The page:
Last week, he sent the quarterly magazine, "Teaching Tolerance," a publication for schoolteachers. The cover article deals with the integration of Central High School in Little Rock fifty years after the event. Inside, teachers share their stories of teaching respect and tolerance for "those different from us" in their classrooms. It seems to be a good magazine. Emphasis on "seems".

Evangelical Christians know about tolerance. We get blasted with reminders to be tolerant from every side. In almost every case, the speaker or teacher or critic urges us not to share our faith in Jesus Christ with others, since everyone has their own religious identity and to witness to them is to disrespect that.

We've come to distrust a lot of teaching on tolerance. The last thing we want taught to our children in schools is that all religious differences are superficial, that all faiths are equally good and equally right, and thus to be accepted and honored. Listen to some tolerance-advocates and you would come away with the impression that the only difference between the religious faiths of an Osama Bin Laden and Billy Graham is that the former isn't practicing what he believes.

On the surface, tolerance sounds so right, and properly understood and practiced, it is indeed needed. Our family's moving to a West Virginia mining camp in 1947 exposed us to a taste of intolerance. And believe me, one taste will last you for a lifetime.

When the coal mines in our part of Alabama laid off workers, men went north looking for work. My dad and a number of his brothers and friends found jobs at a mine outside Beckley, West Virginia, in a camp called Affinity. Suddenly, that peaceful little enclave experienced an invasion of Alabamians, hard-workers used to putting in 8 hours with a pick and a shovel, then coming home to raise a crop on the farm. Now, with nothing but coal-mining, many would double back and work two 8-hour shifts in one day. Their work ethic offended and frightened the locals who were being shown up by the southerners.

When the families of the miners arrived and moved into the company houses alongside the natives, it did not take long before hostilities erupted. I still recall women and children--our neighbors--standing in the unpaved road in front of our house throwing rocks in our direction, cursing and calling us "Alabama cotton-pickers." Which we were, of course. As a 7-year-old, I could never figure out how that was a putdown.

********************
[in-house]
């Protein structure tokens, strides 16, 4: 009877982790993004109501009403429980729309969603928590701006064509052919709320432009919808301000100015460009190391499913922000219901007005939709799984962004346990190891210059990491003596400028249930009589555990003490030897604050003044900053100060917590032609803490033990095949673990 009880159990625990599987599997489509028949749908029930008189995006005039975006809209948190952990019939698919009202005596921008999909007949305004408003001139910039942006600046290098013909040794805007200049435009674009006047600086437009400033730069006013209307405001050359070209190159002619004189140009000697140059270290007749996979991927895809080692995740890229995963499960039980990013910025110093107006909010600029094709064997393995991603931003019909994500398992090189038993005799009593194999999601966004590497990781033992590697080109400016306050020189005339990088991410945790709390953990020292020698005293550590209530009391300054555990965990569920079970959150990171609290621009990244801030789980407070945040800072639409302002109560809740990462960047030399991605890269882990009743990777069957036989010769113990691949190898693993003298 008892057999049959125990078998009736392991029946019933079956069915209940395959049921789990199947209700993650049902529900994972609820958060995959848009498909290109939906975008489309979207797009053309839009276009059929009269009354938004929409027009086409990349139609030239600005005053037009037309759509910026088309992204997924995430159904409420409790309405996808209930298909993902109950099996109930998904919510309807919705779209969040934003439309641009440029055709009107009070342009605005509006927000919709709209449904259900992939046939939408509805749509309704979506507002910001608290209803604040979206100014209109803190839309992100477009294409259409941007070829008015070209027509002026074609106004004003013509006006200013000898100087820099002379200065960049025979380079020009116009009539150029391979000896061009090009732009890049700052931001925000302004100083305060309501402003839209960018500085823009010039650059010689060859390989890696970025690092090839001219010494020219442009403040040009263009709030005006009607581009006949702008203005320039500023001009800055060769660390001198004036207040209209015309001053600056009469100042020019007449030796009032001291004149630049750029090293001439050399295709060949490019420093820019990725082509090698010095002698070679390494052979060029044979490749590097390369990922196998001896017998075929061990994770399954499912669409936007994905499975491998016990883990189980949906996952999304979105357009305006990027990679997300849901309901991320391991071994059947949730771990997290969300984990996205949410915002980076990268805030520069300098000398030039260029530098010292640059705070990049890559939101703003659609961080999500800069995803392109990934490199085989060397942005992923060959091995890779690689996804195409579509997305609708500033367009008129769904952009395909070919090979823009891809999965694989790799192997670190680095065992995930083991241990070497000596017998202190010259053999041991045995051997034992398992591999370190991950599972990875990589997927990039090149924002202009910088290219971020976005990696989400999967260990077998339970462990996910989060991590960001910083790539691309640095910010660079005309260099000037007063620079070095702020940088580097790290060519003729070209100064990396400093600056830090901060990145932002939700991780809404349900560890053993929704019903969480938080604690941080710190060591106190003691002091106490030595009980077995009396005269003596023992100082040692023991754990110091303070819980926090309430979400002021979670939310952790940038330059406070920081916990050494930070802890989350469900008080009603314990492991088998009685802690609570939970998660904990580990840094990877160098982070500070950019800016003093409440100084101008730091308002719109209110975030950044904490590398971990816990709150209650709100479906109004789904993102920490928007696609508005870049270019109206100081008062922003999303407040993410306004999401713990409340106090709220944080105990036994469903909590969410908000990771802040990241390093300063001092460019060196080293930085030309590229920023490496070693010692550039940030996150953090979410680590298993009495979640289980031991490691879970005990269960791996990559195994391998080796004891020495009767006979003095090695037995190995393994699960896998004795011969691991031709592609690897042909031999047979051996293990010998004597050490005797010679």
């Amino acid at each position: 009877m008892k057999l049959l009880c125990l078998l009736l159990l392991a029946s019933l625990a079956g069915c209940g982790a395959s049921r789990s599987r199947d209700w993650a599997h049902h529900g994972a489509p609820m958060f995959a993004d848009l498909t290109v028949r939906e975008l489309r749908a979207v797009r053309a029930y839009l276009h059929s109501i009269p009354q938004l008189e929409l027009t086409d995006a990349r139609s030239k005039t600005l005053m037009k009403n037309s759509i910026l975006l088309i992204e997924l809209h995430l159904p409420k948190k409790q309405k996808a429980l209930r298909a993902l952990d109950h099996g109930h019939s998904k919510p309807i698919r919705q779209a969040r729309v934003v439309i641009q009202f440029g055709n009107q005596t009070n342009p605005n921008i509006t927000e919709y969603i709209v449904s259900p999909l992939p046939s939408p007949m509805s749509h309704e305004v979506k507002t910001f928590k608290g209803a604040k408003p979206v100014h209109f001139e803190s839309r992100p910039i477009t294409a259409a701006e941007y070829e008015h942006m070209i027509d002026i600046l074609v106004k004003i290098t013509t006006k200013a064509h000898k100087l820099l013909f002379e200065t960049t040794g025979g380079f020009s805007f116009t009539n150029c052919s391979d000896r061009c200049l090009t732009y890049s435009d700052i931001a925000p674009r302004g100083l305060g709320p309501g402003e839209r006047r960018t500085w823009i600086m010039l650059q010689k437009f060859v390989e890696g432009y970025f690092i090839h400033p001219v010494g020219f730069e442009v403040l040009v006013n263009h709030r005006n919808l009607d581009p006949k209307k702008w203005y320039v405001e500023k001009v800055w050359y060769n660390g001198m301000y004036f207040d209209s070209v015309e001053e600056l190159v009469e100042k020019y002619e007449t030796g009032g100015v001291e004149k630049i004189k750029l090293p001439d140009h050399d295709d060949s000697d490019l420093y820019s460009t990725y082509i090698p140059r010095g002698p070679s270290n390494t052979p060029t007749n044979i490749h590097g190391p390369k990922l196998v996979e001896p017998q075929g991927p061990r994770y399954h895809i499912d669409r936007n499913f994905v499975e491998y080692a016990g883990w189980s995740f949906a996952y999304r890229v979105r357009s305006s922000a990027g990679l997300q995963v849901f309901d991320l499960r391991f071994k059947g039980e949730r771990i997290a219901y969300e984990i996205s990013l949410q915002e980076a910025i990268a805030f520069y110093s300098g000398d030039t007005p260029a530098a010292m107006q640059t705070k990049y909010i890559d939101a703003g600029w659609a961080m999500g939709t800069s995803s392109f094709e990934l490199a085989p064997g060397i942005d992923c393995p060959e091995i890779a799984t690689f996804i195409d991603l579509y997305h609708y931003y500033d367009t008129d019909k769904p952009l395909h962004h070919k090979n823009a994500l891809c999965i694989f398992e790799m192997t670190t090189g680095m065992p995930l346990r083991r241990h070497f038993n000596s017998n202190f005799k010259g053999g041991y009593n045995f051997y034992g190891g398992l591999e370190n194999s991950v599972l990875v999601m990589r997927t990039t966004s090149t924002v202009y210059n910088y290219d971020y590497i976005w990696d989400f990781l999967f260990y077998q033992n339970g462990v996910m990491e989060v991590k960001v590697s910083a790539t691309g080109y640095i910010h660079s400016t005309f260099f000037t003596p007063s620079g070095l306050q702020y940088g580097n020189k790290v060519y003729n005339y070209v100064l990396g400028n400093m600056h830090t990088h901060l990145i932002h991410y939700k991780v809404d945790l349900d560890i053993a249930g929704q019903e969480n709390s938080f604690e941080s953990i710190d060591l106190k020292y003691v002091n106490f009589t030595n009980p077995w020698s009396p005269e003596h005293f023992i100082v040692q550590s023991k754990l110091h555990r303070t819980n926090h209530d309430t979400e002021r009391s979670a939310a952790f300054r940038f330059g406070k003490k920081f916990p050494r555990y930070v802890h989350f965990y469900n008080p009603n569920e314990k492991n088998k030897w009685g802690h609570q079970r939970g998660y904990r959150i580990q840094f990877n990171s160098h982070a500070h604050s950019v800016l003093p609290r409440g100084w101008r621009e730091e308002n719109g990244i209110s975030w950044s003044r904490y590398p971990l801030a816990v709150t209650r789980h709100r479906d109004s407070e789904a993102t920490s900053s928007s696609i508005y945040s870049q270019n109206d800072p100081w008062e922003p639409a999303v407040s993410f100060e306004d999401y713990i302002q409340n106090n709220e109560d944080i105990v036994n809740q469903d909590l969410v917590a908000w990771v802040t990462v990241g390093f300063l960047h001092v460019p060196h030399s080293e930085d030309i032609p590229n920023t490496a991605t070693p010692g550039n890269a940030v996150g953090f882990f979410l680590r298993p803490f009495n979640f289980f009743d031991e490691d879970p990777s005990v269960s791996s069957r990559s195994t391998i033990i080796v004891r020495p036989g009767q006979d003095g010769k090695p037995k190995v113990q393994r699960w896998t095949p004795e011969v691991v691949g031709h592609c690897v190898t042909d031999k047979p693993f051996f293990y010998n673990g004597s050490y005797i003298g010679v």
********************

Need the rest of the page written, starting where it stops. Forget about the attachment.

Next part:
Before long, they got over it. We all worshiped together in the little Methodist church and the children sat in the same three-room school together and the rock-throwing and name-calling became just a bad memory.

Since my granddaughters and I have been reading the Nancy Drew mysteries together, I began to be curious about the origin of this long-running series and decided to look into it. "Girl Sleuth: Nancy Drew and the Women Who Created Her," published by Harcourt, Inc., tells the story of two women in particular who wrote most of the books under the pen name of Carolyn Keene. A brief paragraph about one of the women will linger with me a long time.

Harriet Stratemeyer, the daughter of the man who originated the Nancy Drew series and wrote the first ones, was a student at Wellesley College in Massachusetts. Author Melanie Rehak writes, "In (the religion courses) she believed, she had learned that 'if one strips each of the great religions down to its basic concept one will find that the philosophy is the same: reverence for deity, kindness to one's fellowman, and a belief in life after death. It is only when man himself adds a lot of superfluous ideas and customs that misunderstandings occur, even to a point of bloodshed. The answer is tolerance.' These were the tenets of a noble life, and she held herself to them strictly."

On the surface, that sounds so "noble," so educated and modern and even sophisticated. It's pure rot, but it sounds good.

It's as though one took a few courses in medical science and reported back that all forms of medicine in the world are equally good since they have elements in common such as sick patients, well-intending practitioners, and gunk which they rub on the offending areas. No one in his right mind--or to be tolerant, let us say, no one with an ounce of intellectual honesty or sound judgement--believes that.